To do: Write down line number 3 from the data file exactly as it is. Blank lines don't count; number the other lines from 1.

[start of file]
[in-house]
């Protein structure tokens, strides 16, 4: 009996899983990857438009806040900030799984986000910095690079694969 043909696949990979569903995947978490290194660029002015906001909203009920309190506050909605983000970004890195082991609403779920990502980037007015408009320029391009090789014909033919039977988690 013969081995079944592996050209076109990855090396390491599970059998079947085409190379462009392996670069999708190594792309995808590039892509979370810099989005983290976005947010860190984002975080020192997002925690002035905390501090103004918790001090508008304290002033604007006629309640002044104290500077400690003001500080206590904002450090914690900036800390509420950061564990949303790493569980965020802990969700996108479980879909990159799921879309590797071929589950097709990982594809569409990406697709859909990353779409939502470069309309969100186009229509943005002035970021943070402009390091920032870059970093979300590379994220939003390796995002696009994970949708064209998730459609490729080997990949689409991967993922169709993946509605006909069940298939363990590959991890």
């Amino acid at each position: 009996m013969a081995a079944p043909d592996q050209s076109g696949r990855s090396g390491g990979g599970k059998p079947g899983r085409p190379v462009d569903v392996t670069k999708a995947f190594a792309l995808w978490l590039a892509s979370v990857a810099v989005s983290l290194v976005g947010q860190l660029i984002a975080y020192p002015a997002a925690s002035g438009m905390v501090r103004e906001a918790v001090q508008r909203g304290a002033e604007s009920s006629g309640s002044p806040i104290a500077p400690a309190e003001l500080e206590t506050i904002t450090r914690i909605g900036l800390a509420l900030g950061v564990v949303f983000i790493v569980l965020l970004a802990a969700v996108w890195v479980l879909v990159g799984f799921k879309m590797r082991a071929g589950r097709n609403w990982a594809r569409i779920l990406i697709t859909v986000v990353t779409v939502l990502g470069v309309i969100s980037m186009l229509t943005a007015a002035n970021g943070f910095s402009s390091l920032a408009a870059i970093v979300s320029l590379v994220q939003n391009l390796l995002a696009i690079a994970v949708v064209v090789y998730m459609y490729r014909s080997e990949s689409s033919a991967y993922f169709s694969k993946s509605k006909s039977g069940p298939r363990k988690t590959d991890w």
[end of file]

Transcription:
């Amino acid at each position: 009996m013969a081995a079944p043909d592996q050209s076109g696949r990855s090396g390491g990979g599970k059998p079947g899983r085409p190379v462009d569903v392996t670069k999708a995947f190594a792309l995808w978490l590039a892509s979370v990857a810099v989005s983290l290194v976005g947010q860190l660029i984002a975080y020192p002015a997002a925690s002035g438009m905390v501090r103004e906001a918790v001090q508008r909203g304290a002033e604007s009920s006629g309640s002044p806040i104290a500077p400690a309190e003001l500080e206590t506050i904002t450090r914690i909605g900036l800390a509420l900030g950061v564990v949303f983000i790493v569980l965020l970004a802990a969700v996108w890195v479980l879909v990159g799984f799921k879309m590797r082991a071929g589950r097709n609403w990982a594809r569409i779920l990406i697709t859909v986000v990353t779409v939502l990502g470069v309309i969100s980037m186009l229509t943005a007015a002035n970021g943070f910095s402009s390091l920032a408009a870059i970093v979300s320029l590379v994220q939003n391009l390796l995002a696009i690079a994970v949708v064209v090789y998730m459609y490729r014909s080997e990949s689409s033919a991967y993922f169709s694969k993946s509605k006909s039977g069940p298939r363990k988690t590959d991890w």